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Old September 23rd, 2011, 03:20 AM   #31
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Re: Getting a video camera

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Originally Posted by Jeff Harper View Post
Nigel, how are you dealing with the multiple files from the camera? Shooting multicam events I am concerned about the large number of files to deal with in post, particularly since I use Cineform for edtiting and will have to deal with dozens more individual clips. Syncing is already not fun with my current workflow.
I am normally shooting with Canon DSLRs so to my mind the XF100 produces many fewer files:-) Whatever the length of the clip it is split up into 2GB chunks (about 5 minutes of video). How these are imported depends on your NLE. With FCP7 Log & Transfer you can mark in & out points & import as a single logical clip. With Premiere Pro 5.5 I just grab the .MXF files & drop them on the timeline & PP makes sure that they butt up together & don't drop or add frames over the junction.

As far as synchronisation goes Singular Software - PluralEyes works like magic for any audio & video files. If you are not using PluralEyes then you are really missing a trick. There is a 30-day free trial so you can evaluate it.
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Old September 23rd, 2011, 06:36 AM   #32
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Re: Getting a video camera

Nigel, thanks much for the explanation of how you deal with your XF100 files, very helpful.

As a result of the information that's come in on this subject, especially from Cineform support, I'm skipping the purchase of the XF100. Files converted using Cineform would be exponentially larger than they are now, and a wedding converted currently takes up about 700GB. MXF files would likely take me way beyond a TB, and that is too much.

From all indications the mfx files do not need converted so much, but I do want to stick with the same codec for consistency sake, it just seems to make sense to me.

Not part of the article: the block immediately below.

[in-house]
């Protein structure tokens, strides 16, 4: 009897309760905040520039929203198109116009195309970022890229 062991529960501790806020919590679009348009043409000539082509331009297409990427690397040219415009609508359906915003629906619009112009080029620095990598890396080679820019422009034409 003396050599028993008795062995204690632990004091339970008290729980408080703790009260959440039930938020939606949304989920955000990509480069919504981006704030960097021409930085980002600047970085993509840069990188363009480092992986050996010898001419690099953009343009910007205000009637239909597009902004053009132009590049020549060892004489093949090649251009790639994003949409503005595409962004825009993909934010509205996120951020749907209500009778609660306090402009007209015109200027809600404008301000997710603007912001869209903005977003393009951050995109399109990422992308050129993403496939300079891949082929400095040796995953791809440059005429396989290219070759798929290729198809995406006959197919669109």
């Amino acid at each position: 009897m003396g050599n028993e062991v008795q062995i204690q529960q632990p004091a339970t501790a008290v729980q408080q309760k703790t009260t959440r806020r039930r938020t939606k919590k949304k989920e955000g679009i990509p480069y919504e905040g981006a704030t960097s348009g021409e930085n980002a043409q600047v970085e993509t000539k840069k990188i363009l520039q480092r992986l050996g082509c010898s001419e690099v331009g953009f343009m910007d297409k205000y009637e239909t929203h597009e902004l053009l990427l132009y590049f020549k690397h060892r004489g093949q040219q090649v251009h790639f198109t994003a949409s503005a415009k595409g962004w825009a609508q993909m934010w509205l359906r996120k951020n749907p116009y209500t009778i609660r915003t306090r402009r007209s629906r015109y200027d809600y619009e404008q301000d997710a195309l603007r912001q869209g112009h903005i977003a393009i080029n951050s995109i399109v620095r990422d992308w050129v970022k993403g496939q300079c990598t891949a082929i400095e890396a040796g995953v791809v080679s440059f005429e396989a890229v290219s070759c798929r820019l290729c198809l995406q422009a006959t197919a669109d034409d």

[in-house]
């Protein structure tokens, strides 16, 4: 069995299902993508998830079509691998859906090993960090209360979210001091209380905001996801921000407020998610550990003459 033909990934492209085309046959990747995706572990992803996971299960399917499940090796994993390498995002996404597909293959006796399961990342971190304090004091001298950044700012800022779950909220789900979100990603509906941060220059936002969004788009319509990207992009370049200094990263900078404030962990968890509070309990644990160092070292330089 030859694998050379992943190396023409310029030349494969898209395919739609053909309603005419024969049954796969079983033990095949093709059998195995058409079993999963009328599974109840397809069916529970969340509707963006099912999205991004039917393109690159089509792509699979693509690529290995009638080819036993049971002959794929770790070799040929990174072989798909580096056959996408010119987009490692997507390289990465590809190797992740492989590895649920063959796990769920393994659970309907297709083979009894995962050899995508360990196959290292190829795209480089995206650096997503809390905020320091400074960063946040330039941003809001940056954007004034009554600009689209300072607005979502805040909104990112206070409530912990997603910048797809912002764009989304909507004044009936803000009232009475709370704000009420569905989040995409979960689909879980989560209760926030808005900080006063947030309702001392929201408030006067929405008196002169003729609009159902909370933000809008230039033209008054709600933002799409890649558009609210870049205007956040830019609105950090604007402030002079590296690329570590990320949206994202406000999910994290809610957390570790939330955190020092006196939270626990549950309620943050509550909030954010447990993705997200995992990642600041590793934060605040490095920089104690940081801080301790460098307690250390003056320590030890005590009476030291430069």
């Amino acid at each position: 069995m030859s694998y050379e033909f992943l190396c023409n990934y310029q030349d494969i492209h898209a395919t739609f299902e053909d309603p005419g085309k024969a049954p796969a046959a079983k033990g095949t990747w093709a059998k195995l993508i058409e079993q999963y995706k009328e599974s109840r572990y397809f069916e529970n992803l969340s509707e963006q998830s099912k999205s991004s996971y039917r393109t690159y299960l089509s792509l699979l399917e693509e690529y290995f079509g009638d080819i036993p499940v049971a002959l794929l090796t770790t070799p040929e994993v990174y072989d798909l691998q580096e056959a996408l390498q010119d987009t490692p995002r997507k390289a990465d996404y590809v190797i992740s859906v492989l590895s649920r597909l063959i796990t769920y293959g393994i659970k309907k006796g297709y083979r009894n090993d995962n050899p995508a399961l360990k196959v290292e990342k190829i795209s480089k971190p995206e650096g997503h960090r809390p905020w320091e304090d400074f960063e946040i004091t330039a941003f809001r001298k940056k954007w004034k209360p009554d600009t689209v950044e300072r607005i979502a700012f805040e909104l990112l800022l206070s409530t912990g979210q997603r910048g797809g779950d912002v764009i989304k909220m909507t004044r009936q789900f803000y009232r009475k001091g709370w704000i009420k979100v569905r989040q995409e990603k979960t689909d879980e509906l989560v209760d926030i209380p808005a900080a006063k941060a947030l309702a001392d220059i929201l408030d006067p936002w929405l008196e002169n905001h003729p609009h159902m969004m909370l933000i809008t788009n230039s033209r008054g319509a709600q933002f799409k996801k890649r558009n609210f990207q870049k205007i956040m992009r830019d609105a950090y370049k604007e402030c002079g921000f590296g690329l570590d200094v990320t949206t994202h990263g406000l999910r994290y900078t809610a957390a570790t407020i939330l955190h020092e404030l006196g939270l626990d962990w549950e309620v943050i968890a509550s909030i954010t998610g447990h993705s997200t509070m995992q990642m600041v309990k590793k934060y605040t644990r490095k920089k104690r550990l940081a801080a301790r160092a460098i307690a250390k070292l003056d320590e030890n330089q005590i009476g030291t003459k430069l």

Despite the downside, I'm going to keep the XA10 that I received yesterday and make do with it. It is not the camera I ultimately want, but should turn the trick to fill in the gaps for me now.

I'll try Plural Eyes on the next project, thanks for the recommendation. I've been hearing about it so much, I must try it!
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Old September 23rd, 2011, 06:45 AM   #33
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Re: Getting a video camera

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Nigel, you are right about the 60pm and I realized it minutes after I posted that comment. Disappointed, to be sure, but not a deal breaker. thanks for you reassurance about the images.

Nigel, how are you dealing with the multiple files from the camera? Shooting multicam events I am concerned about the large number of files to deal with in post, particularly since I use Cineform for edtiting and will have to deal with dozens more individual clips. Syncing is already not fun with my current workflow.
I don't know what NLE you are using but we edit the MXF files natively both in FCP 7 & Premiere Pro 5.5 they are basically a variant of MPEG2 in a wrapper so should edit easily in most NLEs (but not FCP X at present).
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Old September 23rd, 2011, 06:50 AM   #34
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Re: Getting a video camera

I second PluralEyes, it's a must have. One, if not the best software tools I use.
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Old September 23rd, 2011, 07:03 AM   #35
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Re: Getting a video camera

Thanks Tim, for the recommendation, and Nigel for the further explanation. The huge file sizes of the higher bit rates, I'm not feeling it at all. We're talking 20 clips, give or take, per hour. Now for corporate shoots, and other short project, who cares. But for wedding work, no. In addition, my customers want raw footage, more often than ever lately, and even some corporate customers. Just send some raw footage off last week for a corporate client.

The more I think about it, the more glad I am to skip the cam. I would love the quality, but will be happy to wait for something else that fits in with my workflow better!